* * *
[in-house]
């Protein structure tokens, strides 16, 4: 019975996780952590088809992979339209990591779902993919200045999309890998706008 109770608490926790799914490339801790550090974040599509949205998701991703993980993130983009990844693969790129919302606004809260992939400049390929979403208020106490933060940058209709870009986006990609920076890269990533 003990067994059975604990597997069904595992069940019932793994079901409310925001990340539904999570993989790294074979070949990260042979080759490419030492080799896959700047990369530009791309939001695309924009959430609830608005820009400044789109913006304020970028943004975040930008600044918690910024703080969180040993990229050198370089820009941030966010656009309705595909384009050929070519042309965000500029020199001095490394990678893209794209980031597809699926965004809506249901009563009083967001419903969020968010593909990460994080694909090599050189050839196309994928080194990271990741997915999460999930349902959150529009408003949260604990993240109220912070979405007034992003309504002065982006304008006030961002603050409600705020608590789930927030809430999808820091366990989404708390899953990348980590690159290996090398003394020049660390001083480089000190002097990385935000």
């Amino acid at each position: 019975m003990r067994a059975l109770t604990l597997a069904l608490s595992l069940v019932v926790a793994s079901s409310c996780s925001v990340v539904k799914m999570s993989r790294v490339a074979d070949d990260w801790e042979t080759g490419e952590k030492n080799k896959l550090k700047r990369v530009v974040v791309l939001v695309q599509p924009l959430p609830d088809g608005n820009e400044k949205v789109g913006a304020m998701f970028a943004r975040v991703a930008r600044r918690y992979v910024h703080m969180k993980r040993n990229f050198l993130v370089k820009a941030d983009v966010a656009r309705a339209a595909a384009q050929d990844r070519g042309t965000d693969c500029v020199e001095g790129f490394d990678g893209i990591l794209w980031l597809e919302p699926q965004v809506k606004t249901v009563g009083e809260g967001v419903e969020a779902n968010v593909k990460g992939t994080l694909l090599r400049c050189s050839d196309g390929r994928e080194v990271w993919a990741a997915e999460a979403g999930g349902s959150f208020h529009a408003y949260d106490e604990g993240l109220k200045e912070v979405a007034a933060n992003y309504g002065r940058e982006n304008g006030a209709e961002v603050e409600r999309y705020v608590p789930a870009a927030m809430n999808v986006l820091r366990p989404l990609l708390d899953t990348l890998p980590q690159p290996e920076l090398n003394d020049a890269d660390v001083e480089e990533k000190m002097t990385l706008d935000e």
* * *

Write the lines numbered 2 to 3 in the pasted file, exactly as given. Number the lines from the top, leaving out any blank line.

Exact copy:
């Protein structure tokens, strides 16, 4: 019975996780952590088809992979339209990591779902993919200045999309890998706008 109770608490926790799914490339801790550090974040599509949205998701991703993980993130983009990844693969790129919302606004809260992939400049390929979403208020106490933060940058209709870009986006990609920076890269990533 003990067994059975604990597997069904595992069940019932793994079901409310925001990340539904999570993989790294074979070949990260042979080759490419030492080799896959700047990369530009791309939001695309924009959430609830608005820009400044789109913006304020970028943004975040930008600044918690910024703080969180040993990229050198370089820009941030966010656009309705595909384009050929070519042309965000500029020199001095490394990678893209794209980031597809699926965004809506249901009563009083967001419903969020968010593909990460994080694909090599050189050839196309994928080194990271990741997915999460999930349902959150529009408003949260604990993240109220912070979405007034992003309504002065982006304008006030961002603050409600705020608590789930927030809430999808820091366990989404708390899953990348980590690159290996090398003394020049660390001083480089000190002097990385935000």
């Amino acid at each position: 019975m003990r067994a059975l109770t604990l597997a069904l608490s595992l069940v019932v926790a793994s079901s409310c996780s925001v990340v539904k799914m999570s993989r790294v490339a074979d070949d990260w801790e042979t080759g490419e952590k030492n080799k896959l550090k700047r990369v530009v974040v791309l939001v695309q599509p924009l959430p609830d088809g608005n820009e400044k949205v789109g913006a304020m998701f970028a943004r975040v991703a930008r600044r918690y992979v910024h703080m969180k993980r040993n990229f050198l993130v370089k820009a941030d983009v966010a656009r309705a339209a595909a384009q050929d990844r070519g042309t965000d693969c500029v020199e001095g790129f490394d990678g893209i990591l794209w980031l597809e919302p699926q965004v809506k606004t249901v009563g009083e809260g967001v419903e969020a779902n968010v593909k990460g992939t994080l694909l090599r400049c050189s050839d196309g390929r994928e080194v990271w993919a990741a997915e999460a979403g999930g349902s959150f208020h529009a408003y949260d106490e604990g993240l109220k200045e912070v979405a007034a933060n992003y309504g002065r940058e982006n304008g006030a209709e961002v603050e409600r999309y705020v608590p789930a870009a927030m809430n999808v986006l820091r366990p989404l990609l708390d899953t990348l890998p980590q690159p290996e920076l090398n003394d020049a890269d660390v001083e480089e990533k000190m002097t990385l706008d935000e």